A few months later, a United States Senate investigative committee reached similar conclusions in a report entitled Hurricane Katrina: a nation still unprepared. The “still” referred to the inadequate responses to another catastrophic event revealed by the independent commission that studied the 9/11 attacks just four years earlier, and several members of Congress called for a similar independent commission into Katrina in order to learn from mistakes made–but the White House thwarted them. So the United States remained “one disaster behind”: although the federal government improved its ability to mobilize and deliver massive quantities of supplies to assist state and local government in the days and weeks after a disaster (search and rescue, law enforcement, temporary shelter, emergency distribution of food, water and medicine), it did far less to help vulnerable localities prepare for long-term recovery (how to keep local government operating, rehouse displaced people, and prepare for the inevitable health problems, mental as well as physical).
When Hurricane Sandy struck New York and New Jersey in October 2012, therefore, entirely predictable infrastructure failures (loss of electrical power, closure of transportation systems, shortage of gasoline) once again afflicted tens of millions of people for days and sometimes weeks, and a smaller (but still substantial) number for months and sometimes years. For Adam Sobel, an earth scientist, the primary culprit for these defects was what A failure of initiative had termed “passivity”:
Most of the damage could not have been prevented by any decision made or action taken in the days leading up to the storm. Most of it resulted from decisions made in the years, decades, and even centuries prior. Most was caused, perhaps unconsciously, by decisions to do nothing, or the absence of a decision to do something. These nondecisions were made not in response to scientific predictions, but despite them.
The same passivity had characterized responses to many seventeenth-century disasters. To take one glaring example, plague epidemics in 1603, 1625, and 1636 had killed tens of thousands of Londoners, and when a new epidemic ravaged continental Europe in 1664-65 it was easy to anticipate the consequences if it reached the English capital. Nevertheless, neither local nor national government took appropriate action. Instead, when plague struck, the king and his court, many magistrates and almost all the rich fled. Parliament assembled in Oxford to debate appropriate measures, but no legislation passed because the peers demanded an exemption from restrictive measures such as quarantine and insisted that no plague hospitals be erected near their own homes. One may wonder why the central government did not act unilaterally to save its capital; but, as a contemporary pamphlet pointed out, “their power was limited and they must proceed legally.” The rule of Oliver Cromwell and his army officers (which had ended only five years before) had left a bitter legacy, and Charles II dared not risk alienating his new subjects by imposing unpopular measures. The consequences of government nondecisions were therefore measured in the corpses of plague victims dumped daily into mass graves. In all, the epidemic killed 100,000 Londoners, one-quarter of the total population of the capital, plus 100,000 more victims elsewhere in England. Nevertheless, unlike Katrina and Sandy, this catastrophe proved to be a tipping point: the English government introduced and enforced stringent controls that ensured its citizens never again suffered a major plague epidemic.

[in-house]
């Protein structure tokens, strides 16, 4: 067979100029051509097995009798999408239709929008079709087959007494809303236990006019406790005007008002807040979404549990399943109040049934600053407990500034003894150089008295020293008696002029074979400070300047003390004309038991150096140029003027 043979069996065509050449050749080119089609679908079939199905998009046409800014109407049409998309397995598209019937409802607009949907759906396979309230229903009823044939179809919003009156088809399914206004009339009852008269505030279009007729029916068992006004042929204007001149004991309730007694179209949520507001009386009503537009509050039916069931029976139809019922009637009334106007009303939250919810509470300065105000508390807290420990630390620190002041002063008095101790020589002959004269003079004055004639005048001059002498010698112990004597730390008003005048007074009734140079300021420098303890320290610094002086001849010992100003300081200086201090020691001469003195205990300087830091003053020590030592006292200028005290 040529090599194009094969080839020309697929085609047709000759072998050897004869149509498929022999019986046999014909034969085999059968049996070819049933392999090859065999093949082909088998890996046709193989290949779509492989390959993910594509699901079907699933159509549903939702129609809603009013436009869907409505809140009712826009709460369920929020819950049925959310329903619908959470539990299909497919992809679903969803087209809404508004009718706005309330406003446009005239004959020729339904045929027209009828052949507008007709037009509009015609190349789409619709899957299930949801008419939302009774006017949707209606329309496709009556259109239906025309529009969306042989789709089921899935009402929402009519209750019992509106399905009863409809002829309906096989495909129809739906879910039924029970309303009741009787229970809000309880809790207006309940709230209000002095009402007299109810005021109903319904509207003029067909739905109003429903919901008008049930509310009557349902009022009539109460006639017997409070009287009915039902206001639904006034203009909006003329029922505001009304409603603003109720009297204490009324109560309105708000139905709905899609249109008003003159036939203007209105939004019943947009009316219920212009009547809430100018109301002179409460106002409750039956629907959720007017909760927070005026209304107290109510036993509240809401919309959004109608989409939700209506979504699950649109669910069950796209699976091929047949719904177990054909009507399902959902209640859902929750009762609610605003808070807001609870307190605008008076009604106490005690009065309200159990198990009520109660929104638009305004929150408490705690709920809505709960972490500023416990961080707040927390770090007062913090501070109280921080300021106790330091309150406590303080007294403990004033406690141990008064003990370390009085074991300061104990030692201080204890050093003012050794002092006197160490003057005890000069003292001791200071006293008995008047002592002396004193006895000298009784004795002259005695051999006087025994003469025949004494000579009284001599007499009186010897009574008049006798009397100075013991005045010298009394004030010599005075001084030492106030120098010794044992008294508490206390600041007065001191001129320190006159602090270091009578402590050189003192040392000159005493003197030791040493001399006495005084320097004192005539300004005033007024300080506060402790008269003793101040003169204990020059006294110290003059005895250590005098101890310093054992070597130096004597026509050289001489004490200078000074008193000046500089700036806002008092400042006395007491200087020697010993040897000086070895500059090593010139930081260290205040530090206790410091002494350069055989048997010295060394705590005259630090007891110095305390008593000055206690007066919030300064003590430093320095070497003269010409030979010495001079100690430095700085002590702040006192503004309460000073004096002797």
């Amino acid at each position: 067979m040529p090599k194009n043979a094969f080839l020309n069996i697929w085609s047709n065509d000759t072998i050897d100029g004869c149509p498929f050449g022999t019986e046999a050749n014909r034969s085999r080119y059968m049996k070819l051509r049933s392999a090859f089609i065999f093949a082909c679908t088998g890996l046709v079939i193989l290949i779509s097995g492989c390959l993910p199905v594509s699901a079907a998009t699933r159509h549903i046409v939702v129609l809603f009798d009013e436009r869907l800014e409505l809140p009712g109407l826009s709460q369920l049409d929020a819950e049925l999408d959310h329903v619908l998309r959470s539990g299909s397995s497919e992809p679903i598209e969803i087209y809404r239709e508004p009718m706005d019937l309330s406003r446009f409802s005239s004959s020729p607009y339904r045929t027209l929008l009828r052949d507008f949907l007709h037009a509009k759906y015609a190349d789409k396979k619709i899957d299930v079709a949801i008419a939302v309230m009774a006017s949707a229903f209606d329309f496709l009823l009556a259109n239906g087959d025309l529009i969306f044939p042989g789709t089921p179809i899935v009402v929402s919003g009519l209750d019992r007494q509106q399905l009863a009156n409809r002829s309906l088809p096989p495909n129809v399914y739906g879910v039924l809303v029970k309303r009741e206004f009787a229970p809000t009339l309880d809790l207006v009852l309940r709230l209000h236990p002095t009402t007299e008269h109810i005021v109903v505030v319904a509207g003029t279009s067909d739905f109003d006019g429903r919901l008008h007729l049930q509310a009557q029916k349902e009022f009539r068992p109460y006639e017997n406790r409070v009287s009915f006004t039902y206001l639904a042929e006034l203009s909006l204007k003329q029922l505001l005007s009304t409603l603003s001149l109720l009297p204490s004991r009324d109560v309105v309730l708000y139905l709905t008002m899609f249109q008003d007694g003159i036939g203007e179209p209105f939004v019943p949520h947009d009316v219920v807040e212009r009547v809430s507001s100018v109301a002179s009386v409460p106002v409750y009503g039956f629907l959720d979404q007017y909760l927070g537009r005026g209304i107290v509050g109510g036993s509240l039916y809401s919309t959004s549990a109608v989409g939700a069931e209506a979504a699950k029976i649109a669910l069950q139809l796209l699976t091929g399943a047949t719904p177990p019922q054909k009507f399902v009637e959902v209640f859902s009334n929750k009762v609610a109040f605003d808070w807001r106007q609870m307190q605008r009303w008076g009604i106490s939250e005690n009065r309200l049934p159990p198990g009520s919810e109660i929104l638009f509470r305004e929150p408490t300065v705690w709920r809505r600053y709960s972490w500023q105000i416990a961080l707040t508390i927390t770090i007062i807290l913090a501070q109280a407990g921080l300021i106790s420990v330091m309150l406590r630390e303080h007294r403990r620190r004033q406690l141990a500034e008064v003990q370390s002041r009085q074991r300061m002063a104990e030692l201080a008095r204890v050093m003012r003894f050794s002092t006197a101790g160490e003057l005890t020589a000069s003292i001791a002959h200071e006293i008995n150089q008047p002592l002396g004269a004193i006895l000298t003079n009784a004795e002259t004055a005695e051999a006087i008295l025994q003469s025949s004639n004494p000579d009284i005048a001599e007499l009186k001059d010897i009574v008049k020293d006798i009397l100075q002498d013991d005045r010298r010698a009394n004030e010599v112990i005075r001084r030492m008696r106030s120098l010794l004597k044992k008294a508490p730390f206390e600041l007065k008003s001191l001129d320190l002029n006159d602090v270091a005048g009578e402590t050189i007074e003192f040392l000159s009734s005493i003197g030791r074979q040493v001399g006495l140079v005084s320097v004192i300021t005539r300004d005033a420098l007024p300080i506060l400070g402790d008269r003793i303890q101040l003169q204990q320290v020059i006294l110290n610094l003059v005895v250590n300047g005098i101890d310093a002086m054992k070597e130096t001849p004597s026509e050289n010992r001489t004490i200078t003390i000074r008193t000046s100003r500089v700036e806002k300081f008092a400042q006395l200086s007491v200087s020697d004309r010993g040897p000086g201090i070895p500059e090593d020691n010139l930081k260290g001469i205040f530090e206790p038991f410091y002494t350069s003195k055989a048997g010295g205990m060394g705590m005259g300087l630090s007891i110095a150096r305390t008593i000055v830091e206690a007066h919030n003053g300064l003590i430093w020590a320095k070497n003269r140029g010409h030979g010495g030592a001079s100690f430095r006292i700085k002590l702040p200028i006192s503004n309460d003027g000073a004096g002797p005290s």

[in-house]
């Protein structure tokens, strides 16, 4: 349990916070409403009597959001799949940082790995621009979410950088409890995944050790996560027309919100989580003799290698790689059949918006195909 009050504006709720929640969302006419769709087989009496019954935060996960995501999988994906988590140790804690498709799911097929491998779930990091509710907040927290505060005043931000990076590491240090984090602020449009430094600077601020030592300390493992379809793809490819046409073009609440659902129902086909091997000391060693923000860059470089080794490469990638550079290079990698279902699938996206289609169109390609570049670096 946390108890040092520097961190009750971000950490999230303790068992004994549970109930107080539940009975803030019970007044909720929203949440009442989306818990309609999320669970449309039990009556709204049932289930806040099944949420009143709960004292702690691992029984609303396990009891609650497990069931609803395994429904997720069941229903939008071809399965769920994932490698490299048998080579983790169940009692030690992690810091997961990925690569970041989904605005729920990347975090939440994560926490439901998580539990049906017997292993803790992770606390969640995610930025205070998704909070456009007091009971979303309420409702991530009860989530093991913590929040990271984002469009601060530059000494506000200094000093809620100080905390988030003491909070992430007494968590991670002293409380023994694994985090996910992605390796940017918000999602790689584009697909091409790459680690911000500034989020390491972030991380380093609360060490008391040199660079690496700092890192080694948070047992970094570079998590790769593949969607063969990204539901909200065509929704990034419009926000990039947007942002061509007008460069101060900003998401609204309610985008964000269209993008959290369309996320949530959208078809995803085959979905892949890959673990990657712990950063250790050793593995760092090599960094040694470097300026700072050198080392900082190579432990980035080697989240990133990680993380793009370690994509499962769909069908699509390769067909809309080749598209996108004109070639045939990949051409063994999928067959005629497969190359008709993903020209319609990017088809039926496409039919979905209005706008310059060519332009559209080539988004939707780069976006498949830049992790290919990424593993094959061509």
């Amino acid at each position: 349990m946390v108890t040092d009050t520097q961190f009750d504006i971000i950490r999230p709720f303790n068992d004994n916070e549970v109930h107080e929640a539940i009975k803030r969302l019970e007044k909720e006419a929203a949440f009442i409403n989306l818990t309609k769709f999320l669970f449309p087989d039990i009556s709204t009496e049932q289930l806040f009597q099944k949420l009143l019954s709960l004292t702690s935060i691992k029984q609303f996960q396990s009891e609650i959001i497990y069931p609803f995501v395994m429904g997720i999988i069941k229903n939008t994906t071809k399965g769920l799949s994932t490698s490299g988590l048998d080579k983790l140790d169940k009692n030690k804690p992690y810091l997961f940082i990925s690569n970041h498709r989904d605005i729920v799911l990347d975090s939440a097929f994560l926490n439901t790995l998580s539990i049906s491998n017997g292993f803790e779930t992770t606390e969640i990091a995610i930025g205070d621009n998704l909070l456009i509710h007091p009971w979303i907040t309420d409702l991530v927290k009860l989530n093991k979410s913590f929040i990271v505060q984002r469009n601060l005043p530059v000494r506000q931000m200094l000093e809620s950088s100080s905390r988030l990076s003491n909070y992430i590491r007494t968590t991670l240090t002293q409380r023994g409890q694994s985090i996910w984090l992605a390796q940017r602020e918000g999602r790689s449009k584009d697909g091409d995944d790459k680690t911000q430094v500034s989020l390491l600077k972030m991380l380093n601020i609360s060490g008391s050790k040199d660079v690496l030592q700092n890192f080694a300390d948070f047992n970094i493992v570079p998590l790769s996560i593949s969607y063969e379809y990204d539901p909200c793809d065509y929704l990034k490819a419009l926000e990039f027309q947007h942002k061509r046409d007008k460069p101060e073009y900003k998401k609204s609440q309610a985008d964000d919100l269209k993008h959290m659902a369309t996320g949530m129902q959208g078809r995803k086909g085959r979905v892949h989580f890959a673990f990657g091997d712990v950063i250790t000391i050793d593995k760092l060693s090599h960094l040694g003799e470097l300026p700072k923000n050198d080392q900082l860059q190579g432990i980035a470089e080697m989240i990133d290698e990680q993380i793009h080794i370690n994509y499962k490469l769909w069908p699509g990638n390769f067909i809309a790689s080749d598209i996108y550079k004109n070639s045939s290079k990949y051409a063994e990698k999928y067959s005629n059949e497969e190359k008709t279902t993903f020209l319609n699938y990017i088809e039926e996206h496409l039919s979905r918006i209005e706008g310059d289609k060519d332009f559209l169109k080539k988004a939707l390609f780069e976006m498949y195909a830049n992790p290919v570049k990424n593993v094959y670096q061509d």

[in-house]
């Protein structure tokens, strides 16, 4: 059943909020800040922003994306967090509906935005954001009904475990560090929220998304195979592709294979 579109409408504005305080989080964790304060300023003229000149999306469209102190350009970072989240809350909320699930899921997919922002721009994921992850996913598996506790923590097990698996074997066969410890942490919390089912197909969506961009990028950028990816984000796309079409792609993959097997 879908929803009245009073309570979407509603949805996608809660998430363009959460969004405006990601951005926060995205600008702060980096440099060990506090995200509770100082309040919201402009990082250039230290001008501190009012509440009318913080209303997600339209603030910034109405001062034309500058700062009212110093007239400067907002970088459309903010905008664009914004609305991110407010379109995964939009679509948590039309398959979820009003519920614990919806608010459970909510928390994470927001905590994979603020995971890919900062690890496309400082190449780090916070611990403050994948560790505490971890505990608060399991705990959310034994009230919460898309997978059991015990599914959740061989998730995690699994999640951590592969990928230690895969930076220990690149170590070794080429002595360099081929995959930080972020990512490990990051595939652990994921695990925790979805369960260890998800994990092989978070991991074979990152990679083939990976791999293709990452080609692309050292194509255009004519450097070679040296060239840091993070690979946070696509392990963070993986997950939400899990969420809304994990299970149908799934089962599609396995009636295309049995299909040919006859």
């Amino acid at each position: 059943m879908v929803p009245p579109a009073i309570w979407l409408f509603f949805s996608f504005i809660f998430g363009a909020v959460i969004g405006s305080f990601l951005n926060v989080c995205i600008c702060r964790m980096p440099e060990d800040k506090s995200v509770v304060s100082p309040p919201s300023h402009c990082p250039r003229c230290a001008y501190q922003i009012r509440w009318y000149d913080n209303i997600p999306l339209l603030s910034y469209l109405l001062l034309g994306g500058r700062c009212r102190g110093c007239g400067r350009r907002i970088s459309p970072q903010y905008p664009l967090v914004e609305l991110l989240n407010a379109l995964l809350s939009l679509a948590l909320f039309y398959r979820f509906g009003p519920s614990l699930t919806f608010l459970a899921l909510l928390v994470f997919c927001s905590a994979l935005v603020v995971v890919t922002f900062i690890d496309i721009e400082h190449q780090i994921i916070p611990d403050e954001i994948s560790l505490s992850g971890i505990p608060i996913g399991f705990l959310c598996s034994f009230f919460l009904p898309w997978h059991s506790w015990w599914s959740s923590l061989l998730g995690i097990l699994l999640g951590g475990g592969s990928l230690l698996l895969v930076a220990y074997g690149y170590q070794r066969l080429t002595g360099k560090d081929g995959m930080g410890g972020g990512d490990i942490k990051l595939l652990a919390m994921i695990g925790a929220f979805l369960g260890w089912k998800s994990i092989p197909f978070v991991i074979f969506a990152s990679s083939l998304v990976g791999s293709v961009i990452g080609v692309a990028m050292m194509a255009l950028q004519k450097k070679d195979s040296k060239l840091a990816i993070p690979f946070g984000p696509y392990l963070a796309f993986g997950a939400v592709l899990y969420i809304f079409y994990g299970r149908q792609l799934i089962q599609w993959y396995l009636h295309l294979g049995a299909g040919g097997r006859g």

Social psychologist Paul Slovik has argued that “the ability to sense and avoid harmful environmental conditions is necessary for the survival of all living organisms,” whereas “humans have an additional capability that allows them to alter their environment as well as respond to it”– but only if they deploy two distinct skills: learning processes (the observation, measurement and classification of natural phenomena) and learning steps (the development of techniques, practices and instructions designed to reduce vulnerability in future hazards). In order to activate this additional capability, humans apparently need to experience natural disasters “not only in magnitude but in frequency as well. Without repeated experiences, the process whereby managers evolve measures of coping with [disasters] does not take place.” The National Hurricane Center, a division of the United States National Weather Service, confirmed this insight in the wake of the disastrous hurricane seasons of 2004 and 2005 (which included not only Katrina but seven of the nine costliest storm systems ever to strike the United States). Another “disastrous loss of life is inevitable in the future,” they concluded sadly, because the majority of those living in areas at risk have “never experienced a direct hit by a major hurricane” and seemed incapable of envisaging what one is like, while the rest “only remember the worst effects of a hurricane for about seven years.” Adam Sobel reached a similar conclusion after Sandy:
When a particular type of event has not happened before, predictions that the risk of that event is significant do not, historically, generate the collective will necessary for us to make investments in resiliency. This is true even when the science indicates quite clearly that the event is quite likely to happen eventually, and that the consequences of being unprepared for it will be severe. Just as the vulnerability of New Orleans was known for decades before Katrina, the vulnerability of New York City and the coastal areas around it was known for decades before Sandy.